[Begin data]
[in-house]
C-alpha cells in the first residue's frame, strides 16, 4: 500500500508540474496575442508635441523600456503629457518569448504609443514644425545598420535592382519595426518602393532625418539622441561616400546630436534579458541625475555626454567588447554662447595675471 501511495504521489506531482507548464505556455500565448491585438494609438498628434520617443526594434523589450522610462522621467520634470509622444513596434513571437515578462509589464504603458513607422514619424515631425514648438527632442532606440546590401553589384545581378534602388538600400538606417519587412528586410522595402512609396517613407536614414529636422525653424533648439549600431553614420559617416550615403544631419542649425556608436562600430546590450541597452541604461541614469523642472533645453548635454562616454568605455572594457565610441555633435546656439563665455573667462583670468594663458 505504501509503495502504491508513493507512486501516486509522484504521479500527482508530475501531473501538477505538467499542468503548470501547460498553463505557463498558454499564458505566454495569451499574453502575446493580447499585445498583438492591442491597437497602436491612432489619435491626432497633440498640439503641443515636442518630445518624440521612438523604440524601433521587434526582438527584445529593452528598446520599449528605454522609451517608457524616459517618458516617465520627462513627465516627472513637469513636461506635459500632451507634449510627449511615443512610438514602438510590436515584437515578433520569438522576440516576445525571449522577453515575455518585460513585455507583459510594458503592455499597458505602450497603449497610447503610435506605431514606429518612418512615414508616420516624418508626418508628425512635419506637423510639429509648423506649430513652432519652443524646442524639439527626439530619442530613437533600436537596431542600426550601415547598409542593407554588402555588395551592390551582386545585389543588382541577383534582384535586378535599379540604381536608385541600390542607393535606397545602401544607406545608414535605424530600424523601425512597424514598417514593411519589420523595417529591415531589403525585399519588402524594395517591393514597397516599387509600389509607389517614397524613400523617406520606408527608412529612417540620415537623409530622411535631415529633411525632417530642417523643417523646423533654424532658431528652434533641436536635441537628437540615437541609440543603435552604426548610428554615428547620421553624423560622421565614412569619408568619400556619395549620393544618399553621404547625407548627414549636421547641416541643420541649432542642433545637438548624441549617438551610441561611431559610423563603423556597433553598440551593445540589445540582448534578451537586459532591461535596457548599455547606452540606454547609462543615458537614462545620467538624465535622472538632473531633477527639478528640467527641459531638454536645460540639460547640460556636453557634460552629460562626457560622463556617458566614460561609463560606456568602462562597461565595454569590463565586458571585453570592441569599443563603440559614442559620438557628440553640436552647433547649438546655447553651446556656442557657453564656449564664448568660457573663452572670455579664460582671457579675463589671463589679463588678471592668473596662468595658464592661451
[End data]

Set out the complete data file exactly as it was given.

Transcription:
[in-house]
C-alpha cells in the first residue's frame, strides 16, 4: 500500500508540474496575442508635441523600456503629457518569448504609443514644425545598420535592382519595426518602393532625418539622441561616400546630436534579458541625475555626454567588447554662447595675471 501511495504521489506531482507548464505556455500565448491585438494609438498628434520617443526594434523589450522610462522621467520634470509622444513596434513571437515578462509589464504603458513607422514619424515631425514648438527632442532606440546590401553589384545581378534602388538600400538606417519587412528586410522595402512609396517613407536614414529636422525653424533648439549600431553614420559617416550615403544631419542649425556608436562600430546590450541597452541604461541614469523642472533645453548635454562616454568605455572594457565610441555633435546656439563665455573667462583670468594663458 505504501509503495502504491508513493507512486501516486509522484504521479500527482508530475501531473501538477505538467499542468503548470501547460498553463505557463498558454499564458505566454495569451499574453502575446493580447499585445498583438492591442491597437497602436491612432489619435491626432497633440498640439503641443515636442518630445518624440521612438523604440524601433521587434526582438527584445529593452528598446520599449528605454522609451517608457524616459517618458516617465520627462513627465516627472513637469513636461506635459500632451507634449510627449511615443512610438514602438510590436515584437515578433520569438522576440516576445525571449522577453515575455518585460513585455507583459510594458503592455499597458505602450497603449497610447503610435506605431514606429518612418512615414508616420516624418508626418508628425512635419506637423510639429509648423506649430513652432519652443524646442524639439527626439530619442530613437533600436537596431542600426550601415547598409542593407554588402555588395551592390551582386545585389543588382541577383534582384535586378535599379540604381536608385541600390542607393535606397545602401544607406545608414535605424530600424523601425512597424514598417514593411519589420523595417529591415531589403525585399519588402524594395517591393514597397516599387509600389509607389517614397524613400523617406520606408527608412529612417540620415537623409530622411535631415529633411525632417530642417523643417523646423533654424532658431528652434533641436536635441537628437540615437541609440543603435552604426548610428554615428547620421553624423560622421565614412569619408568619400556619395549620393544618399553621404547625407548627414549636421547641416541643420541649432542642433545637438548624441549617438551610441561611431559610423563603423556597433553598440551593445540589445540582448534578451537586459532591461535596457548599455547606452540606454547609462543615458537614462545620467538624465535622472538632473531633477527639478528640467527641459531638454536645460540639460547640460556636453557634460552629460562626457560622463556617458566614460561609463560606456568602462562597461565595454569590463565586458571585453570592441569599443563603440559614442559620438557628440553640436552647433547649438546655447553651446556656442557657453564656449564664448568660457573663452572670455579664460582671457579675463589671463589679463588678471592668473596662468595658464592661451